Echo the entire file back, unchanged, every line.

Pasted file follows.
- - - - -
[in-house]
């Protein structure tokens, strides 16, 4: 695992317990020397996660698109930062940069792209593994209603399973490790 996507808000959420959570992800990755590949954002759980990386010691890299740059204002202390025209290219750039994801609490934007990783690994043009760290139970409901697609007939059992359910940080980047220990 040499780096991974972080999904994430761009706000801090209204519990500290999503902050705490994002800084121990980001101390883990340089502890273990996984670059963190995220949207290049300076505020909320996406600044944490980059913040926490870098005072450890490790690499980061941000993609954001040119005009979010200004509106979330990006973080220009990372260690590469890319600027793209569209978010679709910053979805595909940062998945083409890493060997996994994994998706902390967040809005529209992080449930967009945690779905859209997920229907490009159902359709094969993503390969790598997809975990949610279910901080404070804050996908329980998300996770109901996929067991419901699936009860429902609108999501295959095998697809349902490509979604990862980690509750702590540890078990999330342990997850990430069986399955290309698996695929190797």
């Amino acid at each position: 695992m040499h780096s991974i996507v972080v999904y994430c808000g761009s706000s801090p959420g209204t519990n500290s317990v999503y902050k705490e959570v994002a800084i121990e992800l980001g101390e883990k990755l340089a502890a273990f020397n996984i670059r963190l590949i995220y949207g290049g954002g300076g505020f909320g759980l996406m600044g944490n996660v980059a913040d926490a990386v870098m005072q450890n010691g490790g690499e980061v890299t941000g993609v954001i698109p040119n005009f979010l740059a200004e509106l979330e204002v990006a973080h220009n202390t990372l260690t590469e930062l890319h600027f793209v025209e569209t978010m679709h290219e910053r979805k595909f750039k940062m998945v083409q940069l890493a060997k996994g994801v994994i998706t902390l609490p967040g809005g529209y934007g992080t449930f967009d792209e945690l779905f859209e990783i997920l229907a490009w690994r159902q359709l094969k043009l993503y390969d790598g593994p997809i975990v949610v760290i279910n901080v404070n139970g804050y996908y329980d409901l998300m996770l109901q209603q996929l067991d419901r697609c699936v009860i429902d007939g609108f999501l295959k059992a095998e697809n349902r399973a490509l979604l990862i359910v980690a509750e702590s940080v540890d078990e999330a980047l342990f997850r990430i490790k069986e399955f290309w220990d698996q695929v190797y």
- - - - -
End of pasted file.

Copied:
[in-house]
């Protein structure tokens, strides 16, 4: 695992317990020397996660698109930062940069792209593994209603399973490790 996507808000959420959570992800990755590949954002759980990386010691890299740059204002202390025209290219750039994801609490934007990783690994043009760290139970409901697609007939059992359910940080980047220990 040499780096991974972080999904994430761009706000801090209204519990500290999503902050705490994002800084121990980001101390883990340089502890273990996984670059963190995220949207290049300076505020909320996406600044944490980059913040926490870098005072450890490790690499980061941000993609954001040119005009979010200004509106979330990006973080220009990372260690590469890319600027793209569209978010679709910053979805595909940062998945083409890493060997996994994994998706902390967040809005529209992080449930967009945690779905859209997920229907490009159902359709094969993503390969790598997809975990949610279910901080404070804050996908329980998300996770109901996929067991419901699936009860429902609108999501295959095998697809349902490509979604990862980690509750702590540890078990999330342990997850990430069986399955290309698996695929190797």
């Amino acid at each position: 695992m040499h780096s991974i996507v972080v999904y994430c808000g761009s706000s801090p959420g209204t519990n500290s317990v999503y902050k705490e959570v994002a800084i121990e992800l980001g101390e883990k990755l340089a502890a273990f020397n996984i670059r963190l590949i995220y949207g290049g954002g300076g505020f909320g759980l996406m600044g944490n996660v980059a913040d926490a990386v870098m005072q450890n010691g490790g690499e980061v890299t941000g993609v954001i698109p040119n005009f979010l740059a200004e509106l979330e204002v990006a973080h220009n202390t990372l260690t590469e930062l890319h600027f793209v025209e569209t978010m679709h290219e910053r979805k595909f750039k940062m998945v083409q940069l890493a060997k996994g994801v994994i998706t902390l609490p967040g809005g529209y934007g992080t449930f967009d792209e945690l779905f859209e990783i997920l229907a490009w690994r159902q359709l094969k043009l993503y390969d790598g593994p997809i975990v949610v760290i279910n901080v404070n139970g804050y996908y329980d409901l998300m996770l109901q209603q996929l067991d419901r697609c699936v009860i429902d007939g609108f999501l295959k059992a095998e697809n349902r399973a490509l979604l990862i359910v980690a509750e702590s940080v540890d078990e999330a980047l342990f997850r990430i490790k069986e399955f290309w220990d698996q695929v190797y």